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Toshiba-Sandisk Fab 4 takeaways for Indian fabs

September 7, 2007

The recent news regarding the opening of Toshiba-Sandisk Fab 4, the latest 300mm wafer fabrication facility for NAND flash memory at Toshiba’s Yokkaichi Operations, in Mie Prefecture, Japan, may have missed the eyeballs of many of us.

There are lot of takeaways for those looking to set up fabs in India. HSMC and SemIndia are building fabs in FabCity, Hyderabad.

Obviously, funding was never a problem for Toshiba and Sandisk. Toshiba funded the construction of the Fab 4 building, and Flash Alliance, Ltd, a Toshiba-SanDisk venture established in July 2006, 50.1 percent owned by Toshiba and 49.9 percent by SanDisk, is funding the advanced manufacturing equipment now being installed in the fab.

HSMC and SemIndia would have partners for its fabs. HSMC has roped in Infineon as a technology partner and licensed its 130nm technology, while SemIndia has AMD as a partner, besides having folks such as Flextronics and Broadcom, among others by its side.

Some other learnings from Toshiba-Sandisk’s Fab 4 are: it has been designed to minimize any impact on operations from natural disasters. Also, Fab 4 would employ 56nm process technology at start-up, and plans for the gradual transition to 43nm technology, starting from March 2008. Maybe, the proposed Indian fabs would need to look at both aspects. Yes, 130nm is a good area to start, but let’s look ahead at what the industry’s doing too. By the way, Toshiba-Sandisk Fab 4 was built in about a year’s time. So, the fabs coming up in India should perhaps, look at similar timelines.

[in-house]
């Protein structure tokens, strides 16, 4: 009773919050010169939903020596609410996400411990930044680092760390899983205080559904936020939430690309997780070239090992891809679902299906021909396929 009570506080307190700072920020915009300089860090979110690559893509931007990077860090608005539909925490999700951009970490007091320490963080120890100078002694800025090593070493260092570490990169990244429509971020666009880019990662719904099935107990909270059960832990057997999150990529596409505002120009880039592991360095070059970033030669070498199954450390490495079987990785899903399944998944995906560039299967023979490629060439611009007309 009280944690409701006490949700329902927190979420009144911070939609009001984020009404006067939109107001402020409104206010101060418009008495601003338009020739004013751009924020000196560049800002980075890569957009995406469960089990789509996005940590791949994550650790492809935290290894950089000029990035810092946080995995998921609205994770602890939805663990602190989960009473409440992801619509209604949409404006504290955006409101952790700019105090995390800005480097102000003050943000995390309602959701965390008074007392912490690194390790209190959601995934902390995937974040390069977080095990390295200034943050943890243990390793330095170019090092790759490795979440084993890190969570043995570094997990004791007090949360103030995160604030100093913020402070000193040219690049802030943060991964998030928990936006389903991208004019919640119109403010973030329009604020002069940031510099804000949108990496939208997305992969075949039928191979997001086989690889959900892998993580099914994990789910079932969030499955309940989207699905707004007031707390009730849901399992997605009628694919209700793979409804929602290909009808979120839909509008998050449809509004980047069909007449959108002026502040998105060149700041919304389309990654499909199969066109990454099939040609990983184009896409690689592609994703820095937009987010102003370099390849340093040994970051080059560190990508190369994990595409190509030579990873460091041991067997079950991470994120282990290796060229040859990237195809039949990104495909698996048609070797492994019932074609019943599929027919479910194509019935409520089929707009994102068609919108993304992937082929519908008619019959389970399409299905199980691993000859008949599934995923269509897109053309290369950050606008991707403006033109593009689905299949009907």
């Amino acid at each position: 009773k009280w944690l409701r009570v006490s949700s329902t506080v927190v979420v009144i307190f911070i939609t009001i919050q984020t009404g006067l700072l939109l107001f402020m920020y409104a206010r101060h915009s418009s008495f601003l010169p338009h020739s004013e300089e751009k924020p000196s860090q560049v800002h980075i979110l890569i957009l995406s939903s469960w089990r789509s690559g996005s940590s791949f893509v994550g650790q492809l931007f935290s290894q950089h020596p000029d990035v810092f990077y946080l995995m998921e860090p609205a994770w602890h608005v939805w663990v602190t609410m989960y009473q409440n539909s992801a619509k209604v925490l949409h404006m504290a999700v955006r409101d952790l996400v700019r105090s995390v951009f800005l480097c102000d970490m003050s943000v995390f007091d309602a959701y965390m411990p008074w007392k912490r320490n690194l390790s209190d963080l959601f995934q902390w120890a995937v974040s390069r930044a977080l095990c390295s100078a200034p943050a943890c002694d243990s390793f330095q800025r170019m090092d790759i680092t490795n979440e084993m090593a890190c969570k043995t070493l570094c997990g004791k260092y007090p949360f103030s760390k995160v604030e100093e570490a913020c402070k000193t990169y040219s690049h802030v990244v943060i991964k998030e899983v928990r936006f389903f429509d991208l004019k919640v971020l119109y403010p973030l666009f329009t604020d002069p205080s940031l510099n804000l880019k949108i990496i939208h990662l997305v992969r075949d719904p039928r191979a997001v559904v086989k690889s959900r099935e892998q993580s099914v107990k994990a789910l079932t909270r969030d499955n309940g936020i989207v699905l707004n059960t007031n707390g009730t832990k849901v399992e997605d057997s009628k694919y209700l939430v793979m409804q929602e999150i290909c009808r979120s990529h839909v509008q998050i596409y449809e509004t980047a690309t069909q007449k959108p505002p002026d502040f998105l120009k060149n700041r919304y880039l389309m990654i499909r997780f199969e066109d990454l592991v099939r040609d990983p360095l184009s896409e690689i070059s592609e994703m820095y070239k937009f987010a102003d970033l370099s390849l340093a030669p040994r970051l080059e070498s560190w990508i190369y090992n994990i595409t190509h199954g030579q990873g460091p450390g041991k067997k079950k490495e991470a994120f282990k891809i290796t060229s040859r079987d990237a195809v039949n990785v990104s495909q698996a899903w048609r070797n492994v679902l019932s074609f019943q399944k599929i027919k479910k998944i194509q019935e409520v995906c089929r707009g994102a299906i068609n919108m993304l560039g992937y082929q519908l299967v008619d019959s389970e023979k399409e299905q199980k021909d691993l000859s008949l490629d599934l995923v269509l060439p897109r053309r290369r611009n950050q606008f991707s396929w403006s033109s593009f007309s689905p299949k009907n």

May I mention here that recently, a member from an Israeli semicon delegation mentioned that it would not be a bad idea for India to have 200mm fabs, which would be able to make products for the aftermarket. However, India does not have a concept of aftermarket yet.

In between, there’s news that Hynix signed a contract to sell the equipment in its 200-mm fab in Wuxi, China to China Resources Holdings. Now, should this have any bearing on the idea of a 200mm fab? Or should Indian fabs focus on having 300mm fabs? It’s for them to decide!

It’s worth adding here that the India Semiconductor Association (ISA) has been doing great work in making lots of things happen, the latest being the MoU with the Taiwan Semiconductor Industry Association (TSIA). The MoU focuses on developing business ties and exchanges between companies in the semiconductor industry in the two countries.

Slow India has already missed the Intel bus. Also, there are TSMC and the others, like Tower, who have an eye on India. Should they choose to open shop here big time, there’s every chance that they might steal the thunder from these proposed Indian fabs.

If we are to be a world-class semicon hub, we simply cannot afford to be slow — in strategy and in its implementation. Decisions should be quick and effective!

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